When JD met Jameson

Updated: Nov 17, 2019, 07:58 IST | Prutha Bhosle | Mumbai

As soon as someone figured out farming, someone else also figured out how to drink those grains. But who knew a simple GI tag would bring two of the best whiskey creations, Irish and Bourbon, at loggerheads? And, the fight is heating up in India

Keshav Prakash, The Vault. Pic/ Ashish Raje
Keshav Prakash, The Vault. Pic/ Ashish Raje

Kaushal Shah and Vikas Bhagat admit to succumbing to the growing popularity of American whiskey Jack Daniels (JD) while still in college. "Back then, I would have a lot of JD coke [a highball cocktail made by mixing JD with cola]. And, if I had JD honey [blend of JD and a unique honey liqueur], I would have it on the rocks," recalls 33-year-old Shah of Sirocco Restaurants LLP. Bhagat, however, has JD with plain cola. "I am a '90s kid. During the time I was studying in Scotland, no other whiskey in the market was as loud as American whiskey. So, we were drawn more to the latter," adds 30-year-old Bhagat, owner of Goregaon's Mannrangi restaurant.

But, only one of them continued the love affair with American whiskey. While Bhagat, still loyal to his youthful spirit, now prefers Tennessee whiskey, which is straight whiskey produced in the US state of Tennessee, and also known as bourbon whiskey, Shah likes the taste of Irish whiskey on his palette. "I drink Jameson on the rocks or with water. I've realised it's just smoother and easier on the palette than any American whiskey," Shah shares, when asked why he decided on changing teams.

Rivalry between the two whiskeys is not new. But, in India, it's getting a bit more intense.

India is the largest whiskey market in the world, with 2.3 billion bottles sold last year. A large bulk of this was domestically produced. And now, with a large number of imported whiskeys making inroads, the tussle seems to have reached an all-time high. Add to it that the Indian government has now granted a Geographical Indication (GI) tag to Irish Whiskey, which could help push sales of the newbie rival.

Vikas Bhagat drinks Bourbon.  PIC/SAYYED SAMEER ABEDIVikas Bhagat drinks Bourbon. Pic/ Sayyed Sameer Abedi

William Lavelle, head of the Irish Whiskey Association (IWA), believes the GI tag will work in their favour. "Irish whiskey sales in India have been negligible to date but sales nearly doubled in 2018, albeit from a very low base. At present, brands such as Jameson and The Quiet Man are available in India," he adds.

The news has not gone down well with manufacturers and fans of Bourbon, which is fast-emerging in the Indian pub scene as the preferred drink among 25 to 45-year-olds.

Bhagat, who has his loyalties marked out, says, "Bourbon has a stronger taste and a sweeter side to it. While the choice of a spirit is subjective, I personally like
drinking hard liquor. And Bourbon gives me that kick. Irish whiskey, on the other hand, is lighter and leaves a fume-y taste in the mouth, which I don't enjoy." He pairs his drink with "a less spicy meal to be able to enjoy the flavours of my drink".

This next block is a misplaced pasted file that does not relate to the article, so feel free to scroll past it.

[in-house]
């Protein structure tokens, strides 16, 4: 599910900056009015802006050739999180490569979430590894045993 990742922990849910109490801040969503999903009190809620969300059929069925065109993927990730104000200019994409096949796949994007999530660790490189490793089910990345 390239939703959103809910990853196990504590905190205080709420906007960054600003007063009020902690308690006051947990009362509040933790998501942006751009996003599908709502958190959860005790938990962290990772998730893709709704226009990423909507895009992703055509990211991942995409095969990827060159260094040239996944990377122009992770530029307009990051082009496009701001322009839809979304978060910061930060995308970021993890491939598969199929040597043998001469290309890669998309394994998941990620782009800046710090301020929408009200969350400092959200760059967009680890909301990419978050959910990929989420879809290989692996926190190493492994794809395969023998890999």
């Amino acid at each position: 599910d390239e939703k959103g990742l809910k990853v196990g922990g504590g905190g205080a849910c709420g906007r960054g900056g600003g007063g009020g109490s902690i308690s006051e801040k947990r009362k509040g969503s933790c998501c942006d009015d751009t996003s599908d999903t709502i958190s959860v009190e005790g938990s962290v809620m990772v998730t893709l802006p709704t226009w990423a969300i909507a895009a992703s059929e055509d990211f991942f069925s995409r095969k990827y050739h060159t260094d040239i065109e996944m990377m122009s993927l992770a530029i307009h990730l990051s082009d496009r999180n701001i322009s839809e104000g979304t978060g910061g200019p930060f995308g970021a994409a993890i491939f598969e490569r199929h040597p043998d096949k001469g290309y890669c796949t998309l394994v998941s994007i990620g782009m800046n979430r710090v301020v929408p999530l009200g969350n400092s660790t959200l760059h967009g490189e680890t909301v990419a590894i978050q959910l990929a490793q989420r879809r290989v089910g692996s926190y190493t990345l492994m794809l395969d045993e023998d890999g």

However, Lavelle says a healthy competition with American whiskey is more than welcome. "The growth of American whiskey offers opportunity to Irish whiskey as it means Indian consumers are willing to try new whiskeys," Lavelle informs.

Kaushal Shah likes drinking Irish Whiskey. PIC/Atul KambleKaushal Shah likes drinking Irish Whiskey. Pic/Atul Kamble

Keshav Prakash of The Vault, an importer and distributor of some of the best-aged single malts in the world, calls for a ceasefire. "They are very different drinks in terms of structure and DNA. While Bourbon is distilled with 51 per cent corn, Irish Whiskey uses barley as a raw ingredient. Bourbon has to be matured in a new cask, but Irish Whiskey can use any cask. There is no comparison between the two, apart from the fact that they both are called whiskey. So I don't understand what the deal about the GI tag is," Prakash says.

Agreeing with Prakash, Shah, who pairs his Irish Whiskey with mince mutton, says, "Stick to your preference; drink whatever you enjoy."

Irish whiskey

Maturation period: It has to be aged for at least three years in wooden casks no bigger than 185 US gallons (or 700 litres)

Fun fact: While it's not an official rule, most Irish whiskeys are distilled three times

Bourbon

Maturation period: It is aged in charred, oak containers; contained in the barrel for ageing at no higher than 125 proof; and bottled at 80 proof or higher

Fun fact: Bourbon was declared by Congress to be America's only native spirit in 1964 and as an indigenous product of the United States, it can't be sold as "Bourbon" if it's made in any other country

What does a GI tag mean?

It means that Indian consumers can have confidence that produce labelled Irish whiskey is, in fact, authentic and high-quality Irish whiskey. GI protection also provides confidence to producers to invest in bringing more Irish whiskey to the Indian market as they can now be assured of legal mechanisms to deter and enforce any possible case of fake Irish whiskey being sold. The GI protects consumer, ensures authenticity and promotes fair competition in the market.

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